- Nutrition Analysis Tool 2.0: Developed by Chris Hewes and Dr. Jim Painter at the University of Illinois, this tool takes your age and allows you to calculate a nutritional diet based upon that age. The site includes learning tools so you can adopt this tool for your new lifestyle.
- Nutrient Data Laboratory: Use this government-based tool to test the nutrients contained in the foods you eat.
Other Health Tools
- Grow Charts: The CDC also provides a set of growth chart tools that illustrate the distribution of selected body measurements in U.S. children. These tools contribute to forming an overall clinical impression for the child being measured.
- Health Priorities: You know you should exercise and eat right, but are these necessities a priority in your life? This is a fun test that you can share with your family.
- Life Expectancy Calculator: The Living to 100 Life Expectancy Calculator uses the more current and carefully research medical and scientific data to estimate your hopes for a long life.
- Memory Test: The results may astound you, even if you concentrate. No fair writing down the answers!
- WebMD Chronic Pain Test: Learn more about the problems caused by chronic pain and learn what you can do about it for yourself or for a loved one.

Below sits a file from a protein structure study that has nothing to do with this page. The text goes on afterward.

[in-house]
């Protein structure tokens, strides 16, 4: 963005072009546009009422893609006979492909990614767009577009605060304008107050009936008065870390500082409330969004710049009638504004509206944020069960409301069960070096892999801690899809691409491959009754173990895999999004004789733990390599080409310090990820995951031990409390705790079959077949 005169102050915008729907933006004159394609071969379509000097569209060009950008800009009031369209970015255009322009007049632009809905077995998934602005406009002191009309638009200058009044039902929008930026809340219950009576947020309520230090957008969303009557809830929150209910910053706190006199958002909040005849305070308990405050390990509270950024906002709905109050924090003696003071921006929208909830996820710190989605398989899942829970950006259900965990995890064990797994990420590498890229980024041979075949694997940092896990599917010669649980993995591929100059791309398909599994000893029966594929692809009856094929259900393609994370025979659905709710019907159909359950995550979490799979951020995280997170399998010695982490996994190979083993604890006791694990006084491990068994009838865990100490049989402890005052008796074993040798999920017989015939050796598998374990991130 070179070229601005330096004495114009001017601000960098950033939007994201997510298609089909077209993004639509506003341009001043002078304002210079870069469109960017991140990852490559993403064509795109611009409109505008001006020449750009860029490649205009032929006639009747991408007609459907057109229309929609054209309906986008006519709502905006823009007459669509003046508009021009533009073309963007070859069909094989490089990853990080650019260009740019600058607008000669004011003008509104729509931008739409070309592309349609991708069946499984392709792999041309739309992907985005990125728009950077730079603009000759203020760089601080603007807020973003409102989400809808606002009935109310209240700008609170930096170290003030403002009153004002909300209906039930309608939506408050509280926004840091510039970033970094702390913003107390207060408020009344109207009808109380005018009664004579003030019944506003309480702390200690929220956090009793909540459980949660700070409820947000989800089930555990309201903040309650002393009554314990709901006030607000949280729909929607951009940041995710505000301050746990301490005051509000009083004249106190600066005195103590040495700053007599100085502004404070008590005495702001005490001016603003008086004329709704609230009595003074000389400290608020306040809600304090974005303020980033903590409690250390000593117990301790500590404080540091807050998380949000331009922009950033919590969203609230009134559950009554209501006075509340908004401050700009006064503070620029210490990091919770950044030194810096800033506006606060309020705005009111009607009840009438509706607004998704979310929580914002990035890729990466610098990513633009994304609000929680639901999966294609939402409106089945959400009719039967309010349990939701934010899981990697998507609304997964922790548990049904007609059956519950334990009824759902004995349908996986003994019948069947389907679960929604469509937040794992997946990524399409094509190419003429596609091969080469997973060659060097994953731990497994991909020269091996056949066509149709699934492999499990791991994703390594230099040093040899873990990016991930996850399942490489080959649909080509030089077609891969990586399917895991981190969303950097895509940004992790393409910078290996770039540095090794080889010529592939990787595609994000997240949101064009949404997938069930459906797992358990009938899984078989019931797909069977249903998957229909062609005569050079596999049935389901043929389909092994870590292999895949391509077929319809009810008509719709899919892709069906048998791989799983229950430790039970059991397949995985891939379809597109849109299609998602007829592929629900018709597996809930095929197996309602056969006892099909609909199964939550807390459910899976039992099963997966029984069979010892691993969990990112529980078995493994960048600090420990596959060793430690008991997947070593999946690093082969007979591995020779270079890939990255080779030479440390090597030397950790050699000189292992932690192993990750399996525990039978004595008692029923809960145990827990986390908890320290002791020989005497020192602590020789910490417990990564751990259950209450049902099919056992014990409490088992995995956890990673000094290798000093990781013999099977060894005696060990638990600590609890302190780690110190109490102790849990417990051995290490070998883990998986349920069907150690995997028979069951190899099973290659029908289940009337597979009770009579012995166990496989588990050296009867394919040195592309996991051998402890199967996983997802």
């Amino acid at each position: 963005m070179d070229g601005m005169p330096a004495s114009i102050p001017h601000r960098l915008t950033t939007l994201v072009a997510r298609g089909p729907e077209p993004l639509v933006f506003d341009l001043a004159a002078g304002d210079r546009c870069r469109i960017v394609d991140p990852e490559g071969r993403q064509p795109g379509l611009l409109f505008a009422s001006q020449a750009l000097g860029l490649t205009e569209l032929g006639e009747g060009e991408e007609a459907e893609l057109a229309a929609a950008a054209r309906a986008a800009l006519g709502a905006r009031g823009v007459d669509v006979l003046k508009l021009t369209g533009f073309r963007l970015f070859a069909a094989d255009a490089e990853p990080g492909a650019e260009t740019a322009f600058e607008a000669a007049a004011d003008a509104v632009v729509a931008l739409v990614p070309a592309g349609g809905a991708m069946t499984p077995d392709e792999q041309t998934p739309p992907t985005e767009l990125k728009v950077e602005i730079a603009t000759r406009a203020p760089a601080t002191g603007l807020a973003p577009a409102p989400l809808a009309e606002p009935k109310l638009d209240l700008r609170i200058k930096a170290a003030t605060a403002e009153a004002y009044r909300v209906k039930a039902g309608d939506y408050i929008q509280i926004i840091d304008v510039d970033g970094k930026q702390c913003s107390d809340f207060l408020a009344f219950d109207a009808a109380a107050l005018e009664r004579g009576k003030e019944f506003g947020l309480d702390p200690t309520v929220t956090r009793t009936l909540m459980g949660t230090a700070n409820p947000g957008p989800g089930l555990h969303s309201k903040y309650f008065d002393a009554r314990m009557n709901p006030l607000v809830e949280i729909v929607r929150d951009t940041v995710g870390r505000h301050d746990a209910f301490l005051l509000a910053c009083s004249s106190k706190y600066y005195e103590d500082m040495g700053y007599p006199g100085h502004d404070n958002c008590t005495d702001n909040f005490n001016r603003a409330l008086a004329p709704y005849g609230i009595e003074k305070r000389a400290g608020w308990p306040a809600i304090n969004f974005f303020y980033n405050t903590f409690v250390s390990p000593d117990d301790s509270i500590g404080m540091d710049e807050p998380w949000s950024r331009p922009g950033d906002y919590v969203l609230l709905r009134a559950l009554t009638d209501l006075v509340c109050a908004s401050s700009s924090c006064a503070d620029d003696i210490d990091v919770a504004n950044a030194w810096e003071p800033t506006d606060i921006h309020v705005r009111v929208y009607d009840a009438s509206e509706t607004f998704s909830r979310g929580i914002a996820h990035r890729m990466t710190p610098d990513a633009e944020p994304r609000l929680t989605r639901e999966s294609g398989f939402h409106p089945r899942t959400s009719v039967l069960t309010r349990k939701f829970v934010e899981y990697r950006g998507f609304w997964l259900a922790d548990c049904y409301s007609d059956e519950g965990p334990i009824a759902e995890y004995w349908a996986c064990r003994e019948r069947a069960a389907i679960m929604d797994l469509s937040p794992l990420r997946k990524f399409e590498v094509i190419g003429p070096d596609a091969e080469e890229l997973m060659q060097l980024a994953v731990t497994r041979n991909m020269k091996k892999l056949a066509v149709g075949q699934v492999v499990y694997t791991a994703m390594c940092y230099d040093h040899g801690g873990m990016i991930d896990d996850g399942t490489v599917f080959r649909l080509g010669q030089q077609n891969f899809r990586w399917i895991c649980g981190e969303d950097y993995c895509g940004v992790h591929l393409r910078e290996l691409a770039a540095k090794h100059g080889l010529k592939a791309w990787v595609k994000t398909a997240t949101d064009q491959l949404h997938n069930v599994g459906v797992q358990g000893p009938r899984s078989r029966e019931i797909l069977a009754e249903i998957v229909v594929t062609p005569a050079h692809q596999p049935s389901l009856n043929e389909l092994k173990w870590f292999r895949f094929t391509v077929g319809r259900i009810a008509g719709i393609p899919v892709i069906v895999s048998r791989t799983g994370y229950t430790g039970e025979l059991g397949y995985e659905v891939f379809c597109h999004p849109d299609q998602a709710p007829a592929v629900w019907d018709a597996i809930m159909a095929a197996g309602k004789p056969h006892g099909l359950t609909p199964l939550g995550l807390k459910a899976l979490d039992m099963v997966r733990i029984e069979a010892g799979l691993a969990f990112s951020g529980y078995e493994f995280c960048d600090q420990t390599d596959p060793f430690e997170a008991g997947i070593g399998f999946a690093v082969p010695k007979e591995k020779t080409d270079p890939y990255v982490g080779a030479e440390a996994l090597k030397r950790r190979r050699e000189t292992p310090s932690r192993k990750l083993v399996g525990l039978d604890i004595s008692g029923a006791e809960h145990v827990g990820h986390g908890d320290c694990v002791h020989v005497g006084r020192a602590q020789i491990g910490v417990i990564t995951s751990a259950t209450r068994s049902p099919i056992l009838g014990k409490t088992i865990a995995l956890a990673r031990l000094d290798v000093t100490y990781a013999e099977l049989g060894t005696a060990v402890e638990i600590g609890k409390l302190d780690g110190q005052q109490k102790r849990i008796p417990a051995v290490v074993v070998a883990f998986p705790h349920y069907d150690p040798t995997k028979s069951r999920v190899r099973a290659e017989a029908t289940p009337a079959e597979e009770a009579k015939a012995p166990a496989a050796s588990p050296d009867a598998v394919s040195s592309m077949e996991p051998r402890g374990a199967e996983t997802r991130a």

Mental Health and Wellness
- Geriatric Depression Scale: Is grandma depressed? Find out by answering the questions on this test, written by Scott Moses, MD. When you’re at that test, look in the left column to find more tests on moods, sleep disorders and more.
- Great Ideas in Personality: Maintained by Dr. Scott Acton from the Rochester Institute of Technology Department of Psychology, this site deals with scientific research programs in personality psychology. Follow links to take tests and to learn more about various personality topics.
- Psychological Research on the Net: This link leads to a list of online psychological experiments. The list is updated, so the tests are current, allowing viewers to see the hottest items today’s psychological research. While these tests don’t provide answers to your questions, you are helping researchers with your answers. Additionally, it might prove difficult not to learn something about yourself along the way.
- Sanity Score: Sign up for a free account and savor the sanity (or insanity) in your life. This test was designed to help you determine what’s going on in your life, recognize issues and learn how to deal with problems one at a time. The sanity quiz was designed by Dr. John Grohol, the psychologist who created PsychCentral.
- Surveys and Psychological Tests: The BBC offers a list of some amazing tests, both serious and fun, that offer insights into how you feel about yourself and others.
- You Just Get Me: Rate your personality and view yourself through multicolored bubble results. The answers may amaze you, but only if you’re honest with the quiz.
- WebMD ADHD Score: Learn more about the symptoms and habits acquired with adult ADHD for yourself or for ADHD for your child. You can print the final report for your doctor.